Daredevil #506 - I recently reread Ed Brubaker's entire run on this series all the way through the recent Andy Diggle issues, so I'm pretty hip to everything that's going on. I don't feel like I have much new to say from the last issue though. It's still a solid-read, and they're doing a good job of raising the stakes every issue, as this time it looks like one of DD's supposed allies is working against him.
Batman #698 - I was worried that Tony Daniel had turned the Riddler bad again, but it seems like he's just made him more enigmatic. (Get it?) He's a bit more creepy, and you can't quite be sure of his motivations. Anyway, this was a decent issue even though Daniel didn't do the art chores for it. (I assume that he's gearing up for the big #700.) There are a lot of twists and turns, so no doubt I'll have to reread this when the next issue comes out.
The Astounding Wolf-Man #22 - I'm wondering what's going to come next once this series finishes. Robert Kirkman said that these characters would move on, but I wonder exactly which ones? Anyway, everything's coming to a head here, and this was yet another issue that ended with a "Oh crap, did that really just happen?" moment at the end that made this series so readable in the first place.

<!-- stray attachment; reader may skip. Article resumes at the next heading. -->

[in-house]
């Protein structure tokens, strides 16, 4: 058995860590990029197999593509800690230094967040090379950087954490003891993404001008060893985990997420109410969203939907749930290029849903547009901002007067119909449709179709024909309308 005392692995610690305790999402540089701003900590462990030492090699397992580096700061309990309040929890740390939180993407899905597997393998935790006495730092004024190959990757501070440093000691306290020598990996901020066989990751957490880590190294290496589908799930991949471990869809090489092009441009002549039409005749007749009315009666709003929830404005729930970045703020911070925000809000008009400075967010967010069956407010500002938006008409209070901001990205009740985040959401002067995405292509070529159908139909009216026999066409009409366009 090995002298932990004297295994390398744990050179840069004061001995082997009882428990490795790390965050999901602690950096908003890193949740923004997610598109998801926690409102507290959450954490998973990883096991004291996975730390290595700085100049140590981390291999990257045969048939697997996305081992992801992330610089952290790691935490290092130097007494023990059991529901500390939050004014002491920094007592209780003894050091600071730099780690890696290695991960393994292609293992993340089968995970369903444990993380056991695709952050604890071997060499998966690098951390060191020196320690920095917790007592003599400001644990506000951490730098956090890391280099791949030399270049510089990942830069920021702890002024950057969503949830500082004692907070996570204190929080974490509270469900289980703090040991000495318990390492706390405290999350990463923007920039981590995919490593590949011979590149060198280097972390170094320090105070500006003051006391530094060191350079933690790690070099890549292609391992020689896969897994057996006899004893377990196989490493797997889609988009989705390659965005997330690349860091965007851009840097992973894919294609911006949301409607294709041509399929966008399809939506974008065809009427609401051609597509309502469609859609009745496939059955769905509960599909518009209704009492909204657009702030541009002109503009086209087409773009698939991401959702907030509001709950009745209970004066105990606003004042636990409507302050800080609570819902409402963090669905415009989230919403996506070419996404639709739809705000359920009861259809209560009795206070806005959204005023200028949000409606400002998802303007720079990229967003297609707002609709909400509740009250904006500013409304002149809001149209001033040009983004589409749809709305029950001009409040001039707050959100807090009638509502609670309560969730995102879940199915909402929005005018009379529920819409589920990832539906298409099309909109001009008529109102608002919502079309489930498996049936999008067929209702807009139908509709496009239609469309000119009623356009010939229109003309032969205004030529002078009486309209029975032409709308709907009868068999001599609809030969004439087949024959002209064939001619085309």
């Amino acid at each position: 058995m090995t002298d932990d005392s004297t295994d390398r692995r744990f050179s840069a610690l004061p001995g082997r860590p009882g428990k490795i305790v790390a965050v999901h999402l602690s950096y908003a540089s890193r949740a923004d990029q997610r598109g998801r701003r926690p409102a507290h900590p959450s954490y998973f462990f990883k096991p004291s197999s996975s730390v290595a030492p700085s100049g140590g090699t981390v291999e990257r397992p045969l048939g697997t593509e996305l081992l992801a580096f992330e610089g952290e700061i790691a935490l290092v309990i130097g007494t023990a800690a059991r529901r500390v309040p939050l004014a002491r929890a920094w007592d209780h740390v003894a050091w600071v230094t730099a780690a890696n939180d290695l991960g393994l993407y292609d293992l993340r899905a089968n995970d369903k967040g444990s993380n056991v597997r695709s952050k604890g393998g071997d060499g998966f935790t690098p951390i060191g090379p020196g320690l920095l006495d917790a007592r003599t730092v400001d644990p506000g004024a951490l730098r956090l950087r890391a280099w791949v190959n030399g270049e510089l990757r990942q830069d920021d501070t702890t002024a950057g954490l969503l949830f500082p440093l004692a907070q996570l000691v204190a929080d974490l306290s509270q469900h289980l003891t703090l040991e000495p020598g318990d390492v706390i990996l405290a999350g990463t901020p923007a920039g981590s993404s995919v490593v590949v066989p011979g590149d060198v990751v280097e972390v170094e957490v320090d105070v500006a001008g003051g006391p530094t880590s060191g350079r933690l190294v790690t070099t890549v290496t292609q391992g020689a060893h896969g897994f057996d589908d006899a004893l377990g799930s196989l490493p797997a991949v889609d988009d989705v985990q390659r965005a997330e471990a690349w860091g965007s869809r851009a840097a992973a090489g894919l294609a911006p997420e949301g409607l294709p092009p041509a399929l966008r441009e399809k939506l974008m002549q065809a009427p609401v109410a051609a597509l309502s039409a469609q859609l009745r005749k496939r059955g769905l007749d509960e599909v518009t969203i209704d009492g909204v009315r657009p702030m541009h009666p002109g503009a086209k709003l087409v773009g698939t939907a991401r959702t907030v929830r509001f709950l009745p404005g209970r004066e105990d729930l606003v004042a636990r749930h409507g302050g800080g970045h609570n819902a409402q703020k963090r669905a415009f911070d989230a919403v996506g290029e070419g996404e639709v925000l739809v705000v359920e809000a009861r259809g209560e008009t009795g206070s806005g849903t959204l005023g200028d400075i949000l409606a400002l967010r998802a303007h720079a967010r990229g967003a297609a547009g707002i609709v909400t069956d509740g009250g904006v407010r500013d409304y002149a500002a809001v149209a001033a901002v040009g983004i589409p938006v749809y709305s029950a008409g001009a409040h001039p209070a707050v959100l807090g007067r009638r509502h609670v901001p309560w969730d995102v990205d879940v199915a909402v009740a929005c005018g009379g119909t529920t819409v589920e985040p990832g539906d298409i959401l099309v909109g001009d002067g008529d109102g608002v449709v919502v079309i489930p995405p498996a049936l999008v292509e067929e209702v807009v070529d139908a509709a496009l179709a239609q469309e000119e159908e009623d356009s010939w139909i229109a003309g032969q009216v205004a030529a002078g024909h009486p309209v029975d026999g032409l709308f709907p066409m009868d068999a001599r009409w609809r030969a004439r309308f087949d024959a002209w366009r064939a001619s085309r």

Okay, on to the WonderCon booty:
Testament - This is a telling of various stories from the Old Testament with a variety of well-known artists. I think that this is the sort of thing that anybody but the most fundamentalist of religious types or most closed-minded atheist could read and enjoy. It's respectful of the stories without being preachy, and let's face it - it's a lot more interesting to see this stuff in comics form than to actually read the Old Testament. (And no, I'm not saying that there isn't any good stuff in the OT. There is. But let's face it, a great deal of it is crap as well. Do we really need all those "begats"? Must I know every step that went into making the Ark of the Covenant?